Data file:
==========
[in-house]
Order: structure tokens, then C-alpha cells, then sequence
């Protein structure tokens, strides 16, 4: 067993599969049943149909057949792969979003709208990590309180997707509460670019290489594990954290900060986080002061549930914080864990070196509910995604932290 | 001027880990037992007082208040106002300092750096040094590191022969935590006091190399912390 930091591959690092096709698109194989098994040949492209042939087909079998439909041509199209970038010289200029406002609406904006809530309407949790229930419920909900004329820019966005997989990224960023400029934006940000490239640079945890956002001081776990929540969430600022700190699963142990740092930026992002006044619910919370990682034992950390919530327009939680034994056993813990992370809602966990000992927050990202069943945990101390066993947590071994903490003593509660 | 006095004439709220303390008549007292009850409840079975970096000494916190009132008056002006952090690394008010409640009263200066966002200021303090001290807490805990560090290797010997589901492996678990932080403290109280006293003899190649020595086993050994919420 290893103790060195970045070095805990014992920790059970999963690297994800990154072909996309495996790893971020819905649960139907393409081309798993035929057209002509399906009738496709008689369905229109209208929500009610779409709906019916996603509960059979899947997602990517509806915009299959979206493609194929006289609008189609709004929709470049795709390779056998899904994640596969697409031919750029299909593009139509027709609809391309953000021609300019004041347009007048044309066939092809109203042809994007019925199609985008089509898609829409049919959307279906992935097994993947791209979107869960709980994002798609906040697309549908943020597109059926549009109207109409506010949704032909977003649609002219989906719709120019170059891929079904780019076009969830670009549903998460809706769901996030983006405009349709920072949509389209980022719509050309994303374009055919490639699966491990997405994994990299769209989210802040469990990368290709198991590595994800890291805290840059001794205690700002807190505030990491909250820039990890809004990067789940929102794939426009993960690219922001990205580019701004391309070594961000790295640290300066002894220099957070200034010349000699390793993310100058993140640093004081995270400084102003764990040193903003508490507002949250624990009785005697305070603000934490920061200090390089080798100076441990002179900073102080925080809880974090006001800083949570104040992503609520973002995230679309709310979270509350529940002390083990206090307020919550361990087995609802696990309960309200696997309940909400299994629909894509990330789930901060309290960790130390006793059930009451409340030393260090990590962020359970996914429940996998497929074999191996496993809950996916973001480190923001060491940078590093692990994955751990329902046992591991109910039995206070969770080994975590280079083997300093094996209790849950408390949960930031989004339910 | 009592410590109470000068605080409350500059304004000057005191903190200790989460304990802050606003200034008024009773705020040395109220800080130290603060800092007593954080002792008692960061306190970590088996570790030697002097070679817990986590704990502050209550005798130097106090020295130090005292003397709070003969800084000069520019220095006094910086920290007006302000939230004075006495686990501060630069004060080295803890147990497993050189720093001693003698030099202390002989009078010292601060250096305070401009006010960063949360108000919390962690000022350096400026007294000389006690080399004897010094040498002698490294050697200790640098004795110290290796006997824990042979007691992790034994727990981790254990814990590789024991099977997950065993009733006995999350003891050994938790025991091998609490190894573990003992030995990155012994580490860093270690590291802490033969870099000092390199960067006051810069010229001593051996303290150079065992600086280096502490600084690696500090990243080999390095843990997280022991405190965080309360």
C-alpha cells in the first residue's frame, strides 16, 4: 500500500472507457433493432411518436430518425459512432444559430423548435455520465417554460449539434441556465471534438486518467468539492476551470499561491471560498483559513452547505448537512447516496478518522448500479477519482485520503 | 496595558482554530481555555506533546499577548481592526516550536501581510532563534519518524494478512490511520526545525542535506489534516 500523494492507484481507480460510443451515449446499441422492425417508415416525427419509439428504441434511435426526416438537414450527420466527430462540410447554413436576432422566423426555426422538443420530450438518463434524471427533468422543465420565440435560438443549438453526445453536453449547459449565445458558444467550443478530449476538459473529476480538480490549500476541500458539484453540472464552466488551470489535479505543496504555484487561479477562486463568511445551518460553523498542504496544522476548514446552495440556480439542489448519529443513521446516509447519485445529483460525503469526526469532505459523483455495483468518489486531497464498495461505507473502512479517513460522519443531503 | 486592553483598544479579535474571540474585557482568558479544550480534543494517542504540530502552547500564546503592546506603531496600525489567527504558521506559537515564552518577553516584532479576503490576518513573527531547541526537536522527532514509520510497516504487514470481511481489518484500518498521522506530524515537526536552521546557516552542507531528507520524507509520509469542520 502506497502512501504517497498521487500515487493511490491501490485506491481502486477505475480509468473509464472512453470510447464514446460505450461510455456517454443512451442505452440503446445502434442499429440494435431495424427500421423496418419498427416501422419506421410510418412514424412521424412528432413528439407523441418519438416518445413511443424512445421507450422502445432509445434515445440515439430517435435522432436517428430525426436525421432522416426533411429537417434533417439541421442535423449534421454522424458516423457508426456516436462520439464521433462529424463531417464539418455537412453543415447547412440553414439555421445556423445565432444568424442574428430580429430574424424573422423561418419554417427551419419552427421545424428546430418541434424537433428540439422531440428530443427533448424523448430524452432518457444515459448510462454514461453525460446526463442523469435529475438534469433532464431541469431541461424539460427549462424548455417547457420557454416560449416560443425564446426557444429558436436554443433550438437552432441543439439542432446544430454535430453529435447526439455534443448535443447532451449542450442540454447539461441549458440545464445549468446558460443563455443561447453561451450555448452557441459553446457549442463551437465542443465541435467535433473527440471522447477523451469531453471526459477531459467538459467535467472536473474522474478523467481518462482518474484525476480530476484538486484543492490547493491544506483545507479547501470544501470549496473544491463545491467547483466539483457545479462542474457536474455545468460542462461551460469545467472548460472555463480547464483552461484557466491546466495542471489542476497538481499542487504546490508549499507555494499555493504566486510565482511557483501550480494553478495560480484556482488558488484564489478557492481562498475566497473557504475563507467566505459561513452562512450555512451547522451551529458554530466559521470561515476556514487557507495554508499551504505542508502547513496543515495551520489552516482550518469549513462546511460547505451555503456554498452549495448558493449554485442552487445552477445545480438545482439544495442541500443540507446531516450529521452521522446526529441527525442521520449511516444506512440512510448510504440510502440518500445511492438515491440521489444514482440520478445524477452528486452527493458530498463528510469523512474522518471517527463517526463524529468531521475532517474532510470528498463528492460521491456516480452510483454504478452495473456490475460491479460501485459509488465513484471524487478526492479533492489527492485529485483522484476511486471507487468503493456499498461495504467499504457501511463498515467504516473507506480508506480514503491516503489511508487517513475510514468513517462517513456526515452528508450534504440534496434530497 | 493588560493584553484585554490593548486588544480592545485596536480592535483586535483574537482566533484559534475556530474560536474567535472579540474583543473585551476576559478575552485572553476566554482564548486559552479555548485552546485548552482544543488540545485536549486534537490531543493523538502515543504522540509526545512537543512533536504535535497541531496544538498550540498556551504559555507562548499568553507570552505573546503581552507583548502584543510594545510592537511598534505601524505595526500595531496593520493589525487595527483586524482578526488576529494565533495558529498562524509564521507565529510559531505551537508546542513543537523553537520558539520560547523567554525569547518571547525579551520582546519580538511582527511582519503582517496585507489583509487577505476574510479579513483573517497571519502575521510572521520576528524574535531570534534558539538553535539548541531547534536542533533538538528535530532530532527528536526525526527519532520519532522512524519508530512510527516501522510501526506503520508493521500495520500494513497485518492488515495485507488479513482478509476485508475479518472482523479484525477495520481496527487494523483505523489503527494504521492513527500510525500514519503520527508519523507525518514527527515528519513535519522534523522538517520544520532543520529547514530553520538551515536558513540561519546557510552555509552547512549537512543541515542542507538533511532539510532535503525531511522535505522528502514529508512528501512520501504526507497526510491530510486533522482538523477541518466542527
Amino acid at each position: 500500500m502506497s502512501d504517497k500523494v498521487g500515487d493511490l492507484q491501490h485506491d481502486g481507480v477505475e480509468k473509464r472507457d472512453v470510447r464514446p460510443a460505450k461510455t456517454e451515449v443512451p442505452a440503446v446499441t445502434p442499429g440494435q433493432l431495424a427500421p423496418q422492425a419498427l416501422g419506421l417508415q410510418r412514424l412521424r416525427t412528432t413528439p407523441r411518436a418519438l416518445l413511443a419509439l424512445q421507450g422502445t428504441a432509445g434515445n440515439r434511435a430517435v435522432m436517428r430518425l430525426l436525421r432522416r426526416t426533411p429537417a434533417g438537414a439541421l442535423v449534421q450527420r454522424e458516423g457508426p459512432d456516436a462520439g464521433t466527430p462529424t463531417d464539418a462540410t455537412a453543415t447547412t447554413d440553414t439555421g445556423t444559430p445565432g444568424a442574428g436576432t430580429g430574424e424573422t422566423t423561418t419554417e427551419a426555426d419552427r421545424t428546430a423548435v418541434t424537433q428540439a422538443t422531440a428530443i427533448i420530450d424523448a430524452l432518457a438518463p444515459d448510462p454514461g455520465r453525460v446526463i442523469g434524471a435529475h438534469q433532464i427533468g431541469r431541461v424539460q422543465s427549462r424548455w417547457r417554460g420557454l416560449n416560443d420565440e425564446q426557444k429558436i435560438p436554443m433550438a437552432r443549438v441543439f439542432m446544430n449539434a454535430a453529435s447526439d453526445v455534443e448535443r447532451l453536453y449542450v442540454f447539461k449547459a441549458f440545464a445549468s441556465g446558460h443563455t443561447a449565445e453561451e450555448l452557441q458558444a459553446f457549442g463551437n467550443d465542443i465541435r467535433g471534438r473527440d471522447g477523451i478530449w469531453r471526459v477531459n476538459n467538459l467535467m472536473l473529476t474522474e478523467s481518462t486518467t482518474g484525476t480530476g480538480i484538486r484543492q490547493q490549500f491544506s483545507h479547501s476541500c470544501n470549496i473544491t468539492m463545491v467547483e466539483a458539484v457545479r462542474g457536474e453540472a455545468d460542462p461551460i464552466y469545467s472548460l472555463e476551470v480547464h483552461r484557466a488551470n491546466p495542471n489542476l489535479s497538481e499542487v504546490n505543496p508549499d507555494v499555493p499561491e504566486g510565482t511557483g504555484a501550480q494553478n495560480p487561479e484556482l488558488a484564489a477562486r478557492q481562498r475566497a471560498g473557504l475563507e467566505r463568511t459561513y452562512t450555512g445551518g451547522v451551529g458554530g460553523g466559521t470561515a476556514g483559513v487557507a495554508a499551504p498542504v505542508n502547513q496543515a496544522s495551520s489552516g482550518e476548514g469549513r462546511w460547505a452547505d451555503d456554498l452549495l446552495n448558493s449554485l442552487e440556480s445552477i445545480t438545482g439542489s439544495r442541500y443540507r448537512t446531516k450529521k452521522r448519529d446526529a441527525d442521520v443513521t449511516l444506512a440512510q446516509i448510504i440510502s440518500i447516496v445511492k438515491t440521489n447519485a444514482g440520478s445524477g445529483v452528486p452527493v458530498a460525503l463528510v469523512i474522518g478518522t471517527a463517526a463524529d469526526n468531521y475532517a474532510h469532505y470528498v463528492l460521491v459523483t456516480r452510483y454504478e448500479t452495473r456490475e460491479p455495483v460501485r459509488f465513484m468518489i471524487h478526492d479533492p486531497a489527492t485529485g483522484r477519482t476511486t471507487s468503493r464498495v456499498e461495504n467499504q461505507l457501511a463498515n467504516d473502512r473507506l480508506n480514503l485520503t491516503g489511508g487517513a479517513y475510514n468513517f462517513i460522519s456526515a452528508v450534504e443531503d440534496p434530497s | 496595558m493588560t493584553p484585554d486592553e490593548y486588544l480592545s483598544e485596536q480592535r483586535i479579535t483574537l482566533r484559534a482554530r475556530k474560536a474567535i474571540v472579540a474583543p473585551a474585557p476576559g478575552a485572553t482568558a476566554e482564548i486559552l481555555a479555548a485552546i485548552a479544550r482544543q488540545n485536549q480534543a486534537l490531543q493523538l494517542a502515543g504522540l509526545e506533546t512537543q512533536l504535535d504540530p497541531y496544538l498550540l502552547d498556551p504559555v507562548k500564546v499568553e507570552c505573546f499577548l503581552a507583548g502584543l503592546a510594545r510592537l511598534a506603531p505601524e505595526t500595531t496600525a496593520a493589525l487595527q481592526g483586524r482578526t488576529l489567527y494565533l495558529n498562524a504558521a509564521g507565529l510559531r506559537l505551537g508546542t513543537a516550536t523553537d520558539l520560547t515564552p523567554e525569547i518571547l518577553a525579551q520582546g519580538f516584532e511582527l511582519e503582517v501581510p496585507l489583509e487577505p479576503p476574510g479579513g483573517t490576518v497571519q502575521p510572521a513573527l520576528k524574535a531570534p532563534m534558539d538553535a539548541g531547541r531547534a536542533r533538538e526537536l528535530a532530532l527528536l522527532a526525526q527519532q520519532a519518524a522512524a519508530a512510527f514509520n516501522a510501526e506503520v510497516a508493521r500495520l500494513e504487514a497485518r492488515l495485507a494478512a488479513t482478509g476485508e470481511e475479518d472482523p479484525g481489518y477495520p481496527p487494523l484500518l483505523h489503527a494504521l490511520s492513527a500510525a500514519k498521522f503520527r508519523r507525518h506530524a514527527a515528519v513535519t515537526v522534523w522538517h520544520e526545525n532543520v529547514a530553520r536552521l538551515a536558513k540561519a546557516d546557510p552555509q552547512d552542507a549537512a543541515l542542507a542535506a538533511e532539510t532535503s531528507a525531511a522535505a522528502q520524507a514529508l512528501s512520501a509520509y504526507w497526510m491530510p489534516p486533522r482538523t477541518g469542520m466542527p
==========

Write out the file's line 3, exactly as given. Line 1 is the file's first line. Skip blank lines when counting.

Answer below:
């Protein structure tokens, strides 16, 4: 067993599969049943149909057949792969979003709208990590309180997707509460670019290489594990954290900060986080002061549930914080864990070196509910995604932290 | 001027880990037992007082208040106002300092750096040094590191022969935590006091190399912390 930091591959690092096709698109194989098994040949492209042939087909079998439909041509199209970038010289200029406002609406904006809530309407949790229930419920909900004329820019966005997989990224960023400029934006940000490239640079945890956002001081776990929540969430600022700190699963142990740092930026992002006044619910919370990682034992950390919530327009939680034994056993813990992370809602966990000992927050990202069943945990101390066993947590071994903490003593509660 | 006095004439709220303390008549007292009850409840079975970096000494916190009132008056002006952090690394008010409640009263200066966002200021303090001290807490805990560090290797010997589901492996678990932080403290109280006293003899190649020595086993050994919420 290893103790060195970045070095805990014992920790059970999963690297994800990154072909996309495996790893971020819905649960139907393409081309798993035929057209002509399906009738496709008689369905229109209208929500009610779409709906019916996603509960059979899947997602990517509806915009299959979206493609194929006289609008189609709004929709470049795709390779056998899904994640596969697409031919750029299909593009139509027709609809391309953000021609300019004041347009007048044309066939092809109203042809994007019925199609985008089509898609829409049919959307279906992935097994993947791209979107869960709980994002798609906040697309549908943020597109059926549009109207109409506010949704032909977003649609002219989906719709120019170059891929079904780019076009969830670009549903998460809706769901996030983006405009349709920072949509389209980022719509050309994303374009055919490639699966491990997405994994990299769209989210802040469990990368290709198991590595994800890291805290840059001794205690700002807190505030990491909250820039990890809004990067789940929102794939426009993960690219922001990205580019701004391309070594961000790295640290300066002894220099957070200034010349000699390793993310100058993140640093004081995270400084102003764990040193903003508490507002949250624990009785005697305070603000934490920061200090390089080798100076441990002179900073102080925080809880974090006001800083949570104040992503609520973002995230679309709310979270509350529940002390083990206090307020919550361990087995609802696990309960309200696997309940909400299994629909894509990330789930901060309290960790130390006793059930009451409340030393260090990590962020359970996914429940996998497929074999191996496993809950996916973001480190923001060491940078590093692990994955751990329902046992591991109910039995206070969770080994975590280079083997300093094996209790849950408390949960930031989004339910 | 009592410590109470000068605080409350500059304004000057005191903190200790989460304990802050606003200034008024009773705020040395109220800080130290603060800092007593954080002792008692960061306190970590088996570790030697002097070679817990986590704990502050209550005798130097106090020295130090005292003397709070003969800084000069520019220095006094910086920290007006302000939230004075006495686990501060630069004060080295803890147990497993050189720093001693003698030099202390002989009078010292601060250096305070401009006010960063949360108000919390962690000022350096400026007294000389006690080399004897010094040498002698490294050697200790640098004795110290290796006997824990042979007691992790034994727990981790254990814990590789024991099977997950065993009733006995999350003891050994938790025991091998609490190894573990003992030995990155012994580490860093270690590291802490033969870099000092390199960067006051810069010229001593051996303290150079065992600086280096502490600084690696500090990243080999390095843990997280022991405190965080309360």